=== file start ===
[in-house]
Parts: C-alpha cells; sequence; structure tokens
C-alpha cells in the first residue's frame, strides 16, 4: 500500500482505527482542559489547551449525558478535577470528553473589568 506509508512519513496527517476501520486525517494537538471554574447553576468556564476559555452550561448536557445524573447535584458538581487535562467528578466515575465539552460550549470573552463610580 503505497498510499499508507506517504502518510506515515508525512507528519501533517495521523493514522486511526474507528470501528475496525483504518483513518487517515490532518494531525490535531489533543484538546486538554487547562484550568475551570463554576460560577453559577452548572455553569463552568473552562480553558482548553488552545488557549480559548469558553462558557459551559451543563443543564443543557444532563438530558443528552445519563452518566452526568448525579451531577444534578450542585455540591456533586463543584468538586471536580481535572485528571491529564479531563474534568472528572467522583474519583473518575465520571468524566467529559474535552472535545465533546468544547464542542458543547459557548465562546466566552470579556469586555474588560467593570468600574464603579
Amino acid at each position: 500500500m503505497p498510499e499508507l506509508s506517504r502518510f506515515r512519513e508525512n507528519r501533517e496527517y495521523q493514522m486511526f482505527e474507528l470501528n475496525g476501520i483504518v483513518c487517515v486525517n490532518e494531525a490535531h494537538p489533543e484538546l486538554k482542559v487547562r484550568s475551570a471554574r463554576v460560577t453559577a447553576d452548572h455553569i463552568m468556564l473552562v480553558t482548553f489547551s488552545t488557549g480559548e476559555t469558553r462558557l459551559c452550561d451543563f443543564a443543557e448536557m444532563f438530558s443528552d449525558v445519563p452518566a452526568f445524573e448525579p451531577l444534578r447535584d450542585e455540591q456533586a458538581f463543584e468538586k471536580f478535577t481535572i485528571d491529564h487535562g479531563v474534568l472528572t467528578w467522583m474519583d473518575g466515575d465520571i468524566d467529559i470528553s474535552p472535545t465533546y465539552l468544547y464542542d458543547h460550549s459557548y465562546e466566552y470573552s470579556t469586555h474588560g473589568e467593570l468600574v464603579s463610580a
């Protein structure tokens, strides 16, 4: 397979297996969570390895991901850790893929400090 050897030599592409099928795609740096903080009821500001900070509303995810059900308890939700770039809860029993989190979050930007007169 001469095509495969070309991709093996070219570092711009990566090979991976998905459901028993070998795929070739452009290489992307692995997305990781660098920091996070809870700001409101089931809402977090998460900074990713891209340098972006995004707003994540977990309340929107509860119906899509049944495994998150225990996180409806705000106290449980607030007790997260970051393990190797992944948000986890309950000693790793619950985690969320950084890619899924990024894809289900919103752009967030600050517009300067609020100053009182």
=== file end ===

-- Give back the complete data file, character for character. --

[in-house]
Parts: C-alpha cells; sequence; structure tokens
C-alpha cells in the first residue's frame, strides 16, 4: 500500500482505527482542559489547551449525558478535577470528553473589568 506509508512519513496527517476501520486525517494537538471554574447553576468556564476559555452550561448536557445524573447535584458538581487535562467528578466515575465539552460550549470573552463610580 503505497498510499499508507506517504502518510506515515508525512507528519501533517495521523493514522486511526474507528470501528475496525483504518483513518487517515490532518494531525490535531489533543484538546486538554487547562484550568475551570463554576460560577453559577452548572455553569463552568473552562480553558482548553488552545488557549480559548469558553462558557459551559451543563443543564443543557444532563438530558443528552445519563452518566452526568448525579451531577444534578450542585455540591456533586463543584468538586471536580481535572485528571491529564479531563474534568472528572467522583474519583473518575465520571468524566467529559474535552472535545465533546468544547464542542458543547459557548465562546466566552470579556469586555474588560467593570468600574464603579
Amino acid at each position: 500500500m503505497p498510499e499508507l506509508s506517504r502518510f506515515r512519513e508525512n507528519r501533517e496527517y495521523q493514522m486511526f482505527e474507528l470501528n475496525g476501520i483504518v483513518c487517515v486525517n490532518e494531525a490535531h494537538p489533543e484538546l486538554k482542559v487547562r484550568s475551570a471554574r463554576v460560577t453559577a447553576d452548572h455553569i463552568m468556564l473552562v480553558t482548553f489547551s488552545t488557549g480559548e476559555t469558553r462558557l459551559c452550561d451543563f443543564a443543557e448536557m444532563f438530558s443528552d449525558v445519563p452518566a452526568f445524573e448525579p451531577l444534578r447535584d450542585e455540591q456533586a458538581f463543584e468538586k471536580f478535577t481535572i485528571d491529564h487535562g479531563v474534568l472528572t467528578w467522583m474519583d473518575g466515575d465520571i468524566d467529559i470528553s474535552p472535545t465533546y465539552l468544547y464542542d458543547h460550549s459557548y465562546e466566552y470573552s470579556t469586555h474588560g473589568e467593570l468600574v464603579s463610580a
């Protein structure tokens, strides 16, 4: 397979297996969570390895991901850790893929400090 050897030599592409099928795609740096903080009821500001900070509303995810059900308890939700770039809860029993989190979050930007007169 001469095509495969070309991709093996070219570092711009990566090979991976998905459901028993070998795929070739452009290489992307692995997305990781660098920091996070809870700001409101089931809402977090998460900074990713891209340098972006995004707003994540977990309340929107509860119906899509049944495994998150225990996180409806705000106290449980607030007790997260970051393990190797992944948000986890309950000693790793619950985690969320950084890619899924990024894809289900919103752009967030600050517009300067609020100053009182």